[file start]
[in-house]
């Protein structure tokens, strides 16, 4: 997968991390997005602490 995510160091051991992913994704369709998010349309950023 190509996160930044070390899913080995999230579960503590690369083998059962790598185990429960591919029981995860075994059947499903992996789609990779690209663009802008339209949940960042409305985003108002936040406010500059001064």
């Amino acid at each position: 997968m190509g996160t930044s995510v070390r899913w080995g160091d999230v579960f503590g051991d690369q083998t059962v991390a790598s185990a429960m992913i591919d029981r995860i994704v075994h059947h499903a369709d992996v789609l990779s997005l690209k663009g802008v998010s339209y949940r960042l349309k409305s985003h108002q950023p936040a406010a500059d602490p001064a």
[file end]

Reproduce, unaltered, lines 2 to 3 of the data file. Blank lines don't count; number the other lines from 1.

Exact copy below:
């Protein structure tokens, strides 16, 4: 997968991390997005602490 995510160091051991992913994704369709998010349309950023 190509996160930044070390899913080995999230579960503590690369083998059962790598185990429960591919029981995860075994059947499903992996789609990779690209663009802008339209949940960042409305985003108002936040406010500059001064």
């Amino acid at each position: 997968m190509g996160t930044s995510v070390r899913w080995g160091d999230v579960f503590g051991d690369q083998t059962v991390a790598s185990a429960m992913i591919d029981r995860i994704v075994h059947h499903a369709d992996v789609l990779s997005l690209k663009g802008v998010s339209y949940r960042l349309k409305s985003h108002q950023p936040a406010a500059d602490p001064a």